• Providing short-term flexibility: Supporting businesses through this period by offering short-term payment plans will give them time to get back on their feet, generate revenue and subsequently repay their loans. This helps to minimise avoidable credit losses in the long-run, protecting your returns in the process. The majority of businesses that have become late over the past few months are now on one of these plans. If appropriate, we will continue to provide further flexibility for businesses that need it, ensuring we are doing everything we can to both support them and protect your portfolio in the long-term.
  • Significantly increasing our support capacity: We have significantly increased capacity to our Collections and Recoveries team; re-deploying and hiring new staff to answer calls, set up payment plans and provide crucial support to businesses in difficulty. We have also enhanced the efficiency of how this team operates by improving productivity tools and automating workflows.
  • Facilitating finance through Government-guaranteed schemes: In April we became an accredited platform under the Government’s Coronavirus Business Interruption Loan Scheme (CBILS). To focus on providing loans under this scheme, we have paused new retail lending as retail investors are unable to participate. However, being able to offer these loans—with no repayments due for the first 12 months—will help your portfolio by providing some of the businesses you are currently lending to with a vital cash injection or the ability to refinance their debt, subject to eligibility. We are also working with the Government towards becoming accredited under their Bounce Back Loan Scheme (BBLS). This would allow us to offer smaller government-guaranteed loans—up to £50k—to more of the businesses you lend to, providing additional liquidity and support.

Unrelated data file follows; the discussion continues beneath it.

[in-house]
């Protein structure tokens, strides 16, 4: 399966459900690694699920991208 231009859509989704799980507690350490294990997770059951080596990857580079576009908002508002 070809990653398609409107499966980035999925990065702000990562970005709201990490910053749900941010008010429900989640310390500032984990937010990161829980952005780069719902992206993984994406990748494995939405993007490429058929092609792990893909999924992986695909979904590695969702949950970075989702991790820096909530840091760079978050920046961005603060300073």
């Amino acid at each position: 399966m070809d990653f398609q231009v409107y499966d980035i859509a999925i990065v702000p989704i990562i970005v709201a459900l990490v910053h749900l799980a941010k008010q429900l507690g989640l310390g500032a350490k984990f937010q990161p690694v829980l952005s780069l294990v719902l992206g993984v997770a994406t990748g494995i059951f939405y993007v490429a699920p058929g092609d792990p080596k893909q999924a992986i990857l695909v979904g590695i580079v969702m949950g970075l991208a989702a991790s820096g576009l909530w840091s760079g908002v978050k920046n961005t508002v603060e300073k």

• Resilient loan pricing: We have always priced loans so that if bad debt were to increase multiple times over, our loanbook would still be likely to deliver positive returns overall, once loans have been repaid and recoveries received. While the economic picture is still too uncertain to update how we expect our loanbook will perform in future, we are confident investors’ portfolios are well-positioned to weather this period of uncertainty. 

Over the coming months, many of the businesses you lend to will resume trading as the restrictions start to ease. The support they have received during this period, whether through government schemes or flexibility from their finance providers, will help to provide them with the breathing space they need to get up and running again.

We will continue to carefully monitor both our loanbook and the external environment to ensure we are doing everything we can to manage your portfolio through this period, and will continue to keep you updated through our newsletter. 

I hope you have found this information useful. If you have any questions, please don’t hesitate to get in touch.

Jerome Le Luel

How to teach your children about money